I can't believe that I am writing a post in the Ethics forum, as I usually try to avoid talk of ethics. But your link below is interesting and worth a response, so please consider my following comments.
When I was very young, my Mother always told me that if I got into trouble or lost, I should go to a policeman. She said that the police were there to protect me, and I should trust them. So why is this not what I taught my children? I taught my children to go to a neighbor, scream, and bang on the door for help, if they were in the neighborhood. I taught them to seek out an employee, if they were lost or frightened in a public place, as it is much more likely that an employee of a store is there to work, rather than there to make trouble. If my children were picked up by the police, I taught them to give my name, phone number, and address, then to say nothing else until I arrived.
The first real contact that I had with police was when I was 19, and the police had come to my home to arrest my younger brother. They said that he had gone AWOL after basic training in the Army and was being arrested and returned to the Army. But my brother had never been in the Army, and I said so. My Mother also said so. My brother, who was only 17 years of age, pointed out that he had hair half-way down his back, and so could not possibly have been in basic training, as the first thing they do is shave your head. Two witnesses plus evidence did not stop the police from taking him to jail and holding him for two days, until the Military Police showed up and proved his innocence. The fingerprints were wrong and the hair was a dead giveaway. Someone else had used his name and Social Security Number. This was the first time that I remember thinking that all policemen were not necessarily bright or trustworthy. The real tragedy was that this arrest stayed on his record all of his life. We did not realize this until a policeman called him a "draft dodger" 30 some years later, so every policeman that he dealt with, all of his life, had a prejudiced view of him because of that record.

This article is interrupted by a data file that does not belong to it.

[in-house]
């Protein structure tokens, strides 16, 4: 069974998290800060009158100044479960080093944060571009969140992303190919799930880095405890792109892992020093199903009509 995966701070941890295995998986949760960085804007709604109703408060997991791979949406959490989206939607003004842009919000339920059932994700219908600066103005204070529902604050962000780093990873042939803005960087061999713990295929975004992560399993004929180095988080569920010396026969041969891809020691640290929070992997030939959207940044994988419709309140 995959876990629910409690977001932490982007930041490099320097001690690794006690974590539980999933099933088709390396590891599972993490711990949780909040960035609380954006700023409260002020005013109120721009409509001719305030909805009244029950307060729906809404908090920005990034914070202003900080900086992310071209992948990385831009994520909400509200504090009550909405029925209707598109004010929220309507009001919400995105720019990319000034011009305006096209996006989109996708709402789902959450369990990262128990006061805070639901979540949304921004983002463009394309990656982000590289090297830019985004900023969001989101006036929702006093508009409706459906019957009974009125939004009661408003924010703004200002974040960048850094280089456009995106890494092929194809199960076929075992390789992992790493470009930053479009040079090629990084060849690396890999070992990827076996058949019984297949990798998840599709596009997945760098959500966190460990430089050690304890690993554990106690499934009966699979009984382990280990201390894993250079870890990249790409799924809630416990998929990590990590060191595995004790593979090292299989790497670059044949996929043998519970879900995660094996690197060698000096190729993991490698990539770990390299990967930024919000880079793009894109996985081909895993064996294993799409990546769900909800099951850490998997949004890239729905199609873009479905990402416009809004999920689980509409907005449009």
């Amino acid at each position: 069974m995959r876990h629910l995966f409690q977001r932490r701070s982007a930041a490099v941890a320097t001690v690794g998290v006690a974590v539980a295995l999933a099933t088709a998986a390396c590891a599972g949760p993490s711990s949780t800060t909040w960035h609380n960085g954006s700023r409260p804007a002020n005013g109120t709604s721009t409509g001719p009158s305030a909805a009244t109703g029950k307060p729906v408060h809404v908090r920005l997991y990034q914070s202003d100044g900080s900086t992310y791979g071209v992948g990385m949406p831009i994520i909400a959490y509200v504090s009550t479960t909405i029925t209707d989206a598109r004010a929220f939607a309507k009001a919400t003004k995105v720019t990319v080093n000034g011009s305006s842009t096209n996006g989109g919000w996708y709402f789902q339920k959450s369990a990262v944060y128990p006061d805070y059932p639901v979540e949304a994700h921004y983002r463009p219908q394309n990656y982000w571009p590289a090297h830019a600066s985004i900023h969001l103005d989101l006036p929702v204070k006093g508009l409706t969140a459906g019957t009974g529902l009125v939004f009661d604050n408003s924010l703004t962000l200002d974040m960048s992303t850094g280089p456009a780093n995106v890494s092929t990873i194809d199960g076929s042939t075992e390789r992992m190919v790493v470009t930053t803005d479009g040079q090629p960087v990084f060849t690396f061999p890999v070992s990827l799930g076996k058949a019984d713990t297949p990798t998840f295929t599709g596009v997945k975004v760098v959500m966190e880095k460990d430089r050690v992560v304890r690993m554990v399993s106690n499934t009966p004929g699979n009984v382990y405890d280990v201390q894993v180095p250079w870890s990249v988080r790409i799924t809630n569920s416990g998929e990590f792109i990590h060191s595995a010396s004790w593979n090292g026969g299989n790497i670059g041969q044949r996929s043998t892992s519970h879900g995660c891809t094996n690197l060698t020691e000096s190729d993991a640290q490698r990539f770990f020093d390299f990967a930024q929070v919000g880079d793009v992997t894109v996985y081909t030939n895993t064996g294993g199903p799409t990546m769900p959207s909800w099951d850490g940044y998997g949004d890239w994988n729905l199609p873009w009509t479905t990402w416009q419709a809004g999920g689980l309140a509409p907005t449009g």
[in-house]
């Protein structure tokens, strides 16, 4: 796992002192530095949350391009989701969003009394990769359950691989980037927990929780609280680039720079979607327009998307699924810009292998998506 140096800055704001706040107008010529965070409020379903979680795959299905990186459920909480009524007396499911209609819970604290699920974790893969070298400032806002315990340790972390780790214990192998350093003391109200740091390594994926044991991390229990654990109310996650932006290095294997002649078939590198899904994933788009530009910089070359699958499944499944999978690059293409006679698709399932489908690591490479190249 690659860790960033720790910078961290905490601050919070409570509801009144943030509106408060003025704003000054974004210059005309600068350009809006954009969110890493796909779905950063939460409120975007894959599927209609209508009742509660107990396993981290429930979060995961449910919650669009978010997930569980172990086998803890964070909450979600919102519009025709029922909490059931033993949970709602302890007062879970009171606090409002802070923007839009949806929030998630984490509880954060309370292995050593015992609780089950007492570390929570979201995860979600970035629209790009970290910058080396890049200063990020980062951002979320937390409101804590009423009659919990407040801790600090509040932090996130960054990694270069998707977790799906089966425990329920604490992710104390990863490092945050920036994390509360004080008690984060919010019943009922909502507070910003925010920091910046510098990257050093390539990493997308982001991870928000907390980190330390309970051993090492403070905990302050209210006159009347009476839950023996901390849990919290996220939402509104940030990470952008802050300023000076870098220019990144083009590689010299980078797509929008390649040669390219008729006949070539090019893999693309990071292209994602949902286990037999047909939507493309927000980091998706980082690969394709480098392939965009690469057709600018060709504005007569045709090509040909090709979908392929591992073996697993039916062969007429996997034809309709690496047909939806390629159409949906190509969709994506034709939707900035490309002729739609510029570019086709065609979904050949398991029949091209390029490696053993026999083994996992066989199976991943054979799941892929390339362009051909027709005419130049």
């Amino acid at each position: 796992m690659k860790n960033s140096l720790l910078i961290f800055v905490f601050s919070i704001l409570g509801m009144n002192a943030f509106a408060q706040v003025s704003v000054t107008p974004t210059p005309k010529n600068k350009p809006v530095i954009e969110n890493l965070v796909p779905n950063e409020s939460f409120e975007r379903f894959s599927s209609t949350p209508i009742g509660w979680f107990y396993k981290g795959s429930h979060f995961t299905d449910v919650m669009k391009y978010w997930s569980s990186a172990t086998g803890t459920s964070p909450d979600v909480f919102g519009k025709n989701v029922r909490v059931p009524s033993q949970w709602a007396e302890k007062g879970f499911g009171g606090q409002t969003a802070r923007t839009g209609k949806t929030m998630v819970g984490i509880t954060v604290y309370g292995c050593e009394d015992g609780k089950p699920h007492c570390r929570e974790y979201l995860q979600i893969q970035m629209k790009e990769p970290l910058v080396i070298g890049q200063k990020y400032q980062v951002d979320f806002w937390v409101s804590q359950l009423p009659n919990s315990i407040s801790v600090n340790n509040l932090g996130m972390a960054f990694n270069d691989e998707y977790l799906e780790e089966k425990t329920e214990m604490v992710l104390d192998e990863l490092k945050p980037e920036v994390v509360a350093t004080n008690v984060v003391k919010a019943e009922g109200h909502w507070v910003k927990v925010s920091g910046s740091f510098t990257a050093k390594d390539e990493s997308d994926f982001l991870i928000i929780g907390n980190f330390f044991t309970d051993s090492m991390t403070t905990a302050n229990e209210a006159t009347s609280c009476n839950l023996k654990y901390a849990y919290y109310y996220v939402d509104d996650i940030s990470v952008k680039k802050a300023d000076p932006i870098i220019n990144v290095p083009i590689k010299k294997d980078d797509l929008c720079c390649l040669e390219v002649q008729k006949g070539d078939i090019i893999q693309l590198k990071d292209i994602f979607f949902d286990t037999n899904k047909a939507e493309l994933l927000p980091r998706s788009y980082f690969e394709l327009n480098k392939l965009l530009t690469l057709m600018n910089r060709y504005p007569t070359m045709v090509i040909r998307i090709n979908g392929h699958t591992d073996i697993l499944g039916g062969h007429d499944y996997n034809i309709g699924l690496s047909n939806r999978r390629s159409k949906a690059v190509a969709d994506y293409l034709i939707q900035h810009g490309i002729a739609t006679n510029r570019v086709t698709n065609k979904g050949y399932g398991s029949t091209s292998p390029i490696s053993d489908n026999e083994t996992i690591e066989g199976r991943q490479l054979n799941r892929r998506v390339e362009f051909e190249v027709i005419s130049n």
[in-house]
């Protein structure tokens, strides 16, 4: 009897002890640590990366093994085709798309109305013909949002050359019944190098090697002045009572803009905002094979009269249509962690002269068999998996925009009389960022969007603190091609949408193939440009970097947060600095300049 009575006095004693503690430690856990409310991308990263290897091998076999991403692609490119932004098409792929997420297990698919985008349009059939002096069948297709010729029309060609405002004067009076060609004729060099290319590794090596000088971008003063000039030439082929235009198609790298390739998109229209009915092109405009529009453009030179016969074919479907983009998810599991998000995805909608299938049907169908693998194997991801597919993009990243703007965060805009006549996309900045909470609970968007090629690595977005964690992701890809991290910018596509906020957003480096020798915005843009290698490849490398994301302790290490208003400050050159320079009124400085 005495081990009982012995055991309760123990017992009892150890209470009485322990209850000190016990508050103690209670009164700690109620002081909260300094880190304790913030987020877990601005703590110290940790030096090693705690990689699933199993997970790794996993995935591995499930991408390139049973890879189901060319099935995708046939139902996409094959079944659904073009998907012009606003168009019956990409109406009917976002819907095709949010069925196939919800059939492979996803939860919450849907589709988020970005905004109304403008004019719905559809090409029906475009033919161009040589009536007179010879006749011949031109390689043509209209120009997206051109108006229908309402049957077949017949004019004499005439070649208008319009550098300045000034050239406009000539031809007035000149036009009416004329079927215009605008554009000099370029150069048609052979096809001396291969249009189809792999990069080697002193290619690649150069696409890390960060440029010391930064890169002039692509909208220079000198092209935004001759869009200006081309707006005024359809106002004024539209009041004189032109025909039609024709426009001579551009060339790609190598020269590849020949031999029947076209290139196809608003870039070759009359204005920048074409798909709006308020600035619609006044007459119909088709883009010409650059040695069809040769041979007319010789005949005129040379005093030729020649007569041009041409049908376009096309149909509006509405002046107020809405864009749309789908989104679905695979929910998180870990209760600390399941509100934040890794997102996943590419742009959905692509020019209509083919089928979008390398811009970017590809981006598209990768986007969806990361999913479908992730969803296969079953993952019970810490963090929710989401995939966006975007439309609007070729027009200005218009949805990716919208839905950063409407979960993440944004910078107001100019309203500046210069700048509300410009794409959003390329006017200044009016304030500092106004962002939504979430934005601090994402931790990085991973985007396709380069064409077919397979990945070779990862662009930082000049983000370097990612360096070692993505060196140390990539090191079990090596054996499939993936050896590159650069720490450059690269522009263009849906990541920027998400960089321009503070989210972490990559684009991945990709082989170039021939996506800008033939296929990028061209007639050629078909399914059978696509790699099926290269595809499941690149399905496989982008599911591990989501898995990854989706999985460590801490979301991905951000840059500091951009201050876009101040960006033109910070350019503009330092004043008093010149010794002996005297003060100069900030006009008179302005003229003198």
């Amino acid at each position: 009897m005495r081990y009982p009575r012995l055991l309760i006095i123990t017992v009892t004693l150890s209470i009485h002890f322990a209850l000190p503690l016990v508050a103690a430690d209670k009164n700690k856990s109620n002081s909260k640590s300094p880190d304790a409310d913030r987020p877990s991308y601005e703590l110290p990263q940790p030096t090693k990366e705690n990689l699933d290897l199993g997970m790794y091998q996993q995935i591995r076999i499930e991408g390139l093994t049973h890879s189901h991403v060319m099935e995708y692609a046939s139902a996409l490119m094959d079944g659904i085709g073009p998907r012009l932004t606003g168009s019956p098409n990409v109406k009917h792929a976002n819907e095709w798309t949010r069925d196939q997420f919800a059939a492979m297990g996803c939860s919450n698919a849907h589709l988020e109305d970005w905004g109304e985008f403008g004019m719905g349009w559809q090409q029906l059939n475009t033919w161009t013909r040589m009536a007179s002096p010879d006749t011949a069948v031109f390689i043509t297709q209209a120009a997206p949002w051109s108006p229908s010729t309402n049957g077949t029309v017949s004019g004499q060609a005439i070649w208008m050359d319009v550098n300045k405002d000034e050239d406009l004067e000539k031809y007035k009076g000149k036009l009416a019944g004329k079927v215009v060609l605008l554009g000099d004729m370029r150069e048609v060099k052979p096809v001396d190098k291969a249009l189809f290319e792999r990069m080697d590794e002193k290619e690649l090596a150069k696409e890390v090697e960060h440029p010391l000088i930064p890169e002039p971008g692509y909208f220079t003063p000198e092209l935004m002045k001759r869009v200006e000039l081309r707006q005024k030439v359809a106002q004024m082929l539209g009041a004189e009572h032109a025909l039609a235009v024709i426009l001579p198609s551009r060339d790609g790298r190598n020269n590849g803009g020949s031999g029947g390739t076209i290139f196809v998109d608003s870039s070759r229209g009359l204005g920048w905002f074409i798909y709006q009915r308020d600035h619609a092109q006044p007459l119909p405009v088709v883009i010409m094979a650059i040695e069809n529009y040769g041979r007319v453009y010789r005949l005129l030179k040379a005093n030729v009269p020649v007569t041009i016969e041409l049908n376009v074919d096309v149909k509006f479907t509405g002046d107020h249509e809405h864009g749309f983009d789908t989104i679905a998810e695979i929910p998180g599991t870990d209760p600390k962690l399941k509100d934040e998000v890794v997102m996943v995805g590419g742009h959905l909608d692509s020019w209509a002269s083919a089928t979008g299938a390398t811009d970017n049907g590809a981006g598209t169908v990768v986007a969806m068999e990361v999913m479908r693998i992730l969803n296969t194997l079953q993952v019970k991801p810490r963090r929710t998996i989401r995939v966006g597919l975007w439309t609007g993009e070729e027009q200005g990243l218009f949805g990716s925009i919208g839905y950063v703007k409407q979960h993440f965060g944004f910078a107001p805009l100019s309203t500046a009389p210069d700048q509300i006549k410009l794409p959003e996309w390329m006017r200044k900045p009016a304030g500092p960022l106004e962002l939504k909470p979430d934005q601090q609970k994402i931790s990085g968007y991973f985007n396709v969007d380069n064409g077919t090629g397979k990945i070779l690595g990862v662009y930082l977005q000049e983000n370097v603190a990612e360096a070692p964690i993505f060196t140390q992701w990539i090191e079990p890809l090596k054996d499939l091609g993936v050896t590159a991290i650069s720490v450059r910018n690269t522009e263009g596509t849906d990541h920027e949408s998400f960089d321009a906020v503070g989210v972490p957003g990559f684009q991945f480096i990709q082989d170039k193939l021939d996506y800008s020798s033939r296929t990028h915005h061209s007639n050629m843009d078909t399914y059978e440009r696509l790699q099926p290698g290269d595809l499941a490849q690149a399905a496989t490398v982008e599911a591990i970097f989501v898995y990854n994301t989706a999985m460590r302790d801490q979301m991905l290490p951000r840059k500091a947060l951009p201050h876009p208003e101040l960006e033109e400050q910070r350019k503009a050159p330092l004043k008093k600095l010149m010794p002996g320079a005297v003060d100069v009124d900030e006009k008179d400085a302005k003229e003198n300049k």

The next time I dealt with the police, I was in my early 20's. I had worked the afternoon shift, gone home to change, and left again for my friend's wedding reception, hoping to see her. When I got there, it was over, and the bride's father was sweeping the floor of the hall they had rented. We talked for a few minutes, then I left for home. On the way home, I had to cross a railroad track that was diagonal to the road that I was on. As soon as I crossed it, my car started to fishtail wildly; I barely got it under control and off to the side. I was frightened and shaking when I saw a police car pull up behind me. The policeman shined his light in my window/face and asked me what I thought I was doing. I responded that I didn't know and got out of my car. Walking around the car, I could see that the driver's side tire was pointing straight, but the passenger's side front tire was pointing completely sideways. I had broken a tie rod and maybe more. So I asked the police if they could take me up the road to a restaurant, or someplace where there was a phone. (no cell phones then) The policeman responded, "We are not a taxi service." and left. So the police left a young woman on a deserted road in the middle of the night wearing high heels to walk to whatever could be found for help. Obviously, the idea of "serve and protect" was no longer their motto.
There are more examples and experiences that I could share, but I think that the above is enough. What I learned long ago is that the police were no longer there to protect me. Their job, as they state, is to uphold the law, which means to fight crime and look for bad guys. The problem is that what you look for will be what you find, and what you expect to see is what you will see. This idea was confirmed in an article that I read about divorce rates and police officers. It explained that policemen spend their entire careers looking for bad and evil, and it is difficult for them to turn that off and see innocence when they get home; hence, the high divorce rate.
I have no doubt that in their minds and hearts, policemen really believe that they are protecting the public, but in reality they are in a war on crime. Wars have casualties on both sides, so I am not surprised by the recent events. I was a young, white, naive female, with no criminal record, who was well dressed and well spoken -- innocence personified -- yet I still learned to distrust the police. What would a male, who was black, maybe not so well spoken, who lives in a rough part of town learn?
It is my personal belief that when a large group of people turn bad, it is the fault of bad governing, so I suspect that most of this tragedy is due to simple policy change and attitude change. I also expect that it will continue and worsen if someone does not wake up. We are actually creating criminals where they need not exist.